Profile

Profile – Dr Christina Toomey

Reading Time: 2 minutes

Dr Christina Toomey

Name:

Dr Christina Toomey

Job Title:

Post-doctoral research associate

Place of work / study:

University College London/ The Francis Crick Institute

Area of research:

Neuropathology and Neuroinflammation

How is your work funded?

I am currently funded through ASAP (Aligning Science Across Parkinson’s) but have also recently been funded through the Michael J Fox Foundation and Alzheimer’s Research UK

Tell us about your career path.

I began my research career gaining a BSc in Biomedical Science at the University of Southampton. I then worked as a research technician for 4 years on a project investigating early markers of Parkinson’s disease. From there, I wanted to progress so completed a PhD at Queen Square Brain Bank, UCL investigating the role of TREM2 in neurodegeneration. From here, I went on to become a postdoc. I am now on my third postdoc position on a really exciting grant.

What does your research focus on?

My main area of research is to investigate the neuropathology of multiple neurodegenerative diseases, including Alzheimer’s disease, frontotemporal dementia and Parkinson’s disease. I look at the the pathology in these diseases and pair them with omics data such as proteomics, lipidomics and transcriptomics. During my PhD I also investigated the role of TREM2 in Alzheimer’s disease which has led to an interest in neuroinflammatory mechanisms, especially those in microglia.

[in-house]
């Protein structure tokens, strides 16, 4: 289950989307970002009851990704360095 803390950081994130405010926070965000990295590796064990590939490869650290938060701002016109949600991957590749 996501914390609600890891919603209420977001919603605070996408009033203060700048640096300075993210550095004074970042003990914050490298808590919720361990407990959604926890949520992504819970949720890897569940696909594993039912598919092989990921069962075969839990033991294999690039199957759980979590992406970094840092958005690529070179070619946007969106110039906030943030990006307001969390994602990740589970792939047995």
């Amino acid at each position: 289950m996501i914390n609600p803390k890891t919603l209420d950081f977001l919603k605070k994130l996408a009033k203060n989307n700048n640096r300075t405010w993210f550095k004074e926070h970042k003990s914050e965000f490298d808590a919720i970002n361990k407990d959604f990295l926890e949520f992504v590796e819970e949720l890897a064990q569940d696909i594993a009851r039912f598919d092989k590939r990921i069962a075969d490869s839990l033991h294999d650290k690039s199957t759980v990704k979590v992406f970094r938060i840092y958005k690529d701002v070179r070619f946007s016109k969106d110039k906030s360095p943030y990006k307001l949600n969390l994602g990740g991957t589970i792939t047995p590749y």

Do you have any advice for someone looking to embark on a career in dementia research?

My advice would be to take any opportunity you can get to gain experience and decide what type of dementia researcher you would like to be.

What are the best bits about being an ECR?

My best part about being an ECR is that you start to think you know what you are doing (although not all of the time) and being able to then help and guide those more junior than you.

What do you see as the main challenges?

The main challenges are gaining enough funding to maintain your research career. A good idea is not always enough. Having supportive supervisors and mentors really helps with this.

Why did you choose to work in dementia?

I have always had an interest in the brain and how it works so neurodegeneration attracted me as a research topic. My grandad then had Parkinson’s with Dementia, giving me the extra push to study this area.

What do you write about?

I write about my experiences as a dementia researcher and how we can help others to gain skills/ enter the field of dementia research.

Tell us a fun fact about yourself:           

As a side job, I am a private tutor for the subjects science and maths.

Why did you choose to work in dementia?

I have always had an interest in the brain and how it works so neurodegeneration attracted me as a research topic. My grandad then had Parkinson’s with Dementia, giving me the extra push to study this area.

Leave a Reply

Translate »